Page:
My $0.02 is that it may be too late to start to add color. Not that you CAN'T, but at this stage, the coats will be so light that I doubt it will change the color much. Not only that, but the color will not be evenly distributed in the depth of the finish. As is starts to wear, the color will come off first, leaving the light showing through. That may look cool, it may not. At this stage, unless you want to remove the existing finish and start over, I would just let it ride. Depending on the pickguard choice, that body should look pretty nice as-is!
 

Tele Plucker

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I've experimented with TruOil quite a bit :).

You definitely need a tint or dye or stain that is oil-soluble.

TransTint does not work with TO - it does not dissolve into it and stay in suspension.

Mixol doesn't work with TO either - ditto the above.

Oil-based dyes like Fiebings leather dye will work with TO - it dissolves into it and remains in suspension, although just like any other type of stain, you need to mix it thoroughly each time before using it.

I've had the best results using regular old mineral spirits to thin TO - it blends in perfectly and doesn't dry quite as quickly as naptha.


.

Old wrench….Nice looking body, would that be swamp ash?

I used TO on a very light hued 1 piece maple T style neck and I am quite surprised how after a few years it naturally looks a darker hue without the yellow you will see on tinted lacquer on maple.
I think a straight TO finish atop your finish would look really good.
Also, my avi is swamp ash with dark grain filler and a dyed finish with many layers of TO finished off with J&J wax rubbed to a matte finish.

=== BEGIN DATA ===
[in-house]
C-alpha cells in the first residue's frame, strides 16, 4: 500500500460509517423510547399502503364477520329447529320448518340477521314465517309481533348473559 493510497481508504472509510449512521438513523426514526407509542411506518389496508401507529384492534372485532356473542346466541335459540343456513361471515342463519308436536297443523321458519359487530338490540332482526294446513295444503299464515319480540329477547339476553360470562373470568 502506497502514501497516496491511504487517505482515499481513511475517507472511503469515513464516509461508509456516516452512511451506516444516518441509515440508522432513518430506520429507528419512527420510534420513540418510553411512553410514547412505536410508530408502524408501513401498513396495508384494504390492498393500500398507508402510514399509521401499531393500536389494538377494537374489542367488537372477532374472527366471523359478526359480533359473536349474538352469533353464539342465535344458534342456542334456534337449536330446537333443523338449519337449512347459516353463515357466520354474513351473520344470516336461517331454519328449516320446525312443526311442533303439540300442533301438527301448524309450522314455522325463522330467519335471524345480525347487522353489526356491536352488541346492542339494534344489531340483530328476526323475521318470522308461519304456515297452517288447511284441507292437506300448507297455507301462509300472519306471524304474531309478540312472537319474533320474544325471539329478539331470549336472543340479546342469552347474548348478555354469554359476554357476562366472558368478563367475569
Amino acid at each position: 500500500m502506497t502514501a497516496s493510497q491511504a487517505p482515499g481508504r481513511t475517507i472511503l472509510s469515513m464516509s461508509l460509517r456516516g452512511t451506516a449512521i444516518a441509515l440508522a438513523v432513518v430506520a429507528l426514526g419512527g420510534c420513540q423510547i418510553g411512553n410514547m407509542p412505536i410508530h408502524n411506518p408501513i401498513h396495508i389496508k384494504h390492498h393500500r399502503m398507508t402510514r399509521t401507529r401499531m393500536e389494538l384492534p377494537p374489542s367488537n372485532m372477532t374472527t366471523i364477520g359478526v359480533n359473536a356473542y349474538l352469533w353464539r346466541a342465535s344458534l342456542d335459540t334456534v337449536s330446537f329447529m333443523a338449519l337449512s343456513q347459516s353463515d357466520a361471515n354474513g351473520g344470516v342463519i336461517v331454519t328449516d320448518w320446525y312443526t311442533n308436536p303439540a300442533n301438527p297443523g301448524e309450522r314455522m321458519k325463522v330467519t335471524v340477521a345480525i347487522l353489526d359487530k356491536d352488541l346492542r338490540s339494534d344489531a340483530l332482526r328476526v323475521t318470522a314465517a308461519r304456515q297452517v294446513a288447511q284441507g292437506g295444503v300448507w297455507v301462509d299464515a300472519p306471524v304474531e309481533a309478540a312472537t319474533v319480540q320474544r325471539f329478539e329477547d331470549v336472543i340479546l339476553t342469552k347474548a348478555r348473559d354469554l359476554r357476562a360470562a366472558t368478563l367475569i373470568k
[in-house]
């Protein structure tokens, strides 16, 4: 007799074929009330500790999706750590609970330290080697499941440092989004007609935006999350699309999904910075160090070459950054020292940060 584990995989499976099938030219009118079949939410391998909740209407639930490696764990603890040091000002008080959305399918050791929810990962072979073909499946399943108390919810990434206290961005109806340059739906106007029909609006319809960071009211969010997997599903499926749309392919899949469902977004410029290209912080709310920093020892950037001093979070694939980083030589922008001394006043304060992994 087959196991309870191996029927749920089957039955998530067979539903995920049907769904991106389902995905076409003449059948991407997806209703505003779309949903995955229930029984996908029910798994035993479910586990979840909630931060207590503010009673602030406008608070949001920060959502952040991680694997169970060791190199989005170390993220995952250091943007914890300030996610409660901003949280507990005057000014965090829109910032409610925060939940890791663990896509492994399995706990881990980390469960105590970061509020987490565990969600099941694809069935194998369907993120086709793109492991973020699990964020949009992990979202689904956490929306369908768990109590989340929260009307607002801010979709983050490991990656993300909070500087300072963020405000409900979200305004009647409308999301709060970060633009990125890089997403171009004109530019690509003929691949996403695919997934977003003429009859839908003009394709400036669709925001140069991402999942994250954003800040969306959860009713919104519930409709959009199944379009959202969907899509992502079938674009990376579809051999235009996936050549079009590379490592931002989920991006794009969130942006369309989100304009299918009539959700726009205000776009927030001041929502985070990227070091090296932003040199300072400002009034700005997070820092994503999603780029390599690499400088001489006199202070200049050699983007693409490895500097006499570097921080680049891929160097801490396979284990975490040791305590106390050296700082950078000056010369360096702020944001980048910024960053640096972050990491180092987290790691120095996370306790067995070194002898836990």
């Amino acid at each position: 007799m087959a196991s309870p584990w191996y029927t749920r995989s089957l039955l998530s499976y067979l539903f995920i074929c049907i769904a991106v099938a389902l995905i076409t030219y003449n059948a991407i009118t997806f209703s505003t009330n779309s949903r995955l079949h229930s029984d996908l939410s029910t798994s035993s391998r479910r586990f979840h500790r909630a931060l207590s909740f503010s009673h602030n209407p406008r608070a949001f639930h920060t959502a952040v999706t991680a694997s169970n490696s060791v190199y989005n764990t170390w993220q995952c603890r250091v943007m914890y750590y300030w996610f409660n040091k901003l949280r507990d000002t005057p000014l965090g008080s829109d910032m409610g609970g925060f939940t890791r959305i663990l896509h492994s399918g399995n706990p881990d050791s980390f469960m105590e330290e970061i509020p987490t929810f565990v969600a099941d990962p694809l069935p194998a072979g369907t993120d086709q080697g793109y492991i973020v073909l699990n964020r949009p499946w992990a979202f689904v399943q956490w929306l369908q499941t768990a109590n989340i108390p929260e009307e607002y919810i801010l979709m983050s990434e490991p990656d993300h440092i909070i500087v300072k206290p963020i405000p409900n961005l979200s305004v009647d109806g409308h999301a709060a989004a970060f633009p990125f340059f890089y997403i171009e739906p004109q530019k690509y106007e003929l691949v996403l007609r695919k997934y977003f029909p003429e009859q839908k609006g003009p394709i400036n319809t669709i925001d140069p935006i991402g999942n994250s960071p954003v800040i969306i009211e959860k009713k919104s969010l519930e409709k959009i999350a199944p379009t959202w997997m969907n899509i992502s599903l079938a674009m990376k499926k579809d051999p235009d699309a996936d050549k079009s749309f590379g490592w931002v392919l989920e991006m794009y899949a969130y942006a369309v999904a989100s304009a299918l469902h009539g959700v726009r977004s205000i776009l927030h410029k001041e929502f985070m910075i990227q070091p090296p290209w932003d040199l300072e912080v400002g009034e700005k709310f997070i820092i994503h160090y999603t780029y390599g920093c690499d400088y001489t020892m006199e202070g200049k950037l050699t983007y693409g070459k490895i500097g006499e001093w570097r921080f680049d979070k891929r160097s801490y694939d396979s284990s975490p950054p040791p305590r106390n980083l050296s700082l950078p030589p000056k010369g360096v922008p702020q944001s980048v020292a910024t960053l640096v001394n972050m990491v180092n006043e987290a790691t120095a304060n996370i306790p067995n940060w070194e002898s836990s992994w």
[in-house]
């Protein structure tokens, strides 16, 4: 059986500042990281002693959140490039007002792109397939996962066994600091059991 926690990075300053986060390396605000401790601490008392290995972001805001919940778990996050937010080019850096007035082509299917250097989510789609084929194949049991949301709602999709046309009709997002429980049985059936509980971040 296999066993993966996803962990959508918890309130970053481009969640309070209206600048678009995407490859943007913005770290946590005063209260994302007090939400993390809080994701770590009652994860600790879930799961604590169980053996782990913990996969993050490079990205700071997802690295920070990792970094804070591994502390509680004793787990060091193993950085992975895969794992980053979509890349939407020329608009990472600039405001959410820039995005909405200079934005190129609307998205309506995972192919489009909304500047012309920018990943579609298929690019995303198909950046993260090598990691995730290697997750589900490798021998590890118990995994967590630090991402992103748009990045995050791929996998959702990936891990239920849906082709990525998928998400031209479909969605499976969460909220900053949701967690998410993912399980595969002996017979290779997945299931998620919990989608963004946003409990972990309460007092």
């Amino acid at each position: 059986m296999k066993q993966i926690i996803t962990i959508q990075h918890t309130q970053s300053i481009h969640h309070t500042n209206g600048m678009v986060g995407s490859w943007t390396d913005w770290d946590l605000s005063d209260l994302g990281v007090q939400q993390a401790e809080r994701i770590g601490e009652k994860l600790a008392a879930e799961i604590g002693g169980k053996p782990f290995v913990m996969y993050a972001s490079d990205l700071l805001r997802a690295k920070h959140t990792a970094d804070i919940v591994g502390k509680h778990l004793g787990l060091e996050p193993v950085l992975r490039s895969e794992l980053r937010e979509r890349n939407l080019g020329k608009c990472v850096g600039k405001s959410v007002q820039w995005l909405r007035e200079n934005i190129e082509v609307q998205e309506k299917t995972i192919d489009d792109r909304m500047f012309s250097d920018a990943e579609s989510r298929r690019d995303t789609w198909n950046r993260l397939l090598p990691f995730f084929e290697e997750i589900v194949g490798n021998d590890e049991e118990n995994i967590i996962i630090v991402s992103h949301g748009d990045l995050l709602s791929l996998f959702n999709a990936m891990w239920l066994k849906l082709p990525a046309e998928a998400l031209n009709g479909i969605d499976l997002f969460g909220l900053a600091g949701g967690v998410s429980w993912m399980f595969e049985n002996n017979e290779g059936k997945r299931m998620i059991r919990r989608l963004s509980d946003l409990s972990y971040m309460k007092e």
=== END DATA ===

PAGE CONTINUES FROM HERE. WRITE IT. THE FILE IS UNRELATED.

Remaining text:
Good luck.
 

stefanhotrod

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Thanks for all your input. I‘ve finished a lot of stuff with TO so far and pretty happy with it. This time I was hoping for a bit more amberish look above this vintage blonde base coat- an „aged lacquer“ see-thru effect.

CDB5AE62-A5B2-413D-AC6A-F7C96A7742C4.jpeg


@stefanhotrod -- What kind of wood is that body? At the 10-coats-of-Tru-Oil stage I have found that maple didn't really darken much, alder got quite brown, and ash is somewhere in between (I'm still putting more coats on that one). But in any case, the more coats, the amber-er it gets. Maybe you just need more coats?

(I thin it with mineral spirits; after it has cured for half a day I am willing to wipe my fingerprints off of it using naphtha but I don't let it stay on long enough to have any other effect on it.)

It‘s Swamp Ash.
Maybe you‘re right and it needs just a few more coats to achieve a more intense amber. And yes, of course the TO will darken with time, the UV-idea is also very good. Thanks!
 

EsquireOK

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I know. I‘d like a bit more amber.

View attachment 896469
~ 8 coats, not polished yet. Open pore finish. I‘m happy with the finish so far but I was hoping for a bit more „antiqued lacquer“ look.
View attachment 896471

Tru-Oil gets extremely yellow/orange if you put it on more closely to its intended thickness. 8 coats isn't very far in to the process at all. I'd say you are no more than 1/4 of the way done with that finish.

You thin it with mineral spirits, not naphtha. Naphtha is an extremely fast drying cleaner and fuel, not very well suited to being a finish solvent, due to its very brief working time.

As for the colorings, experiment and find out.

However...as mentioned, Tru-Oil will probably make you happy by itself. It gets up to a very intense warmth if you just keep putting it on. Too much for my taste, actually...which is why I don't like it very much.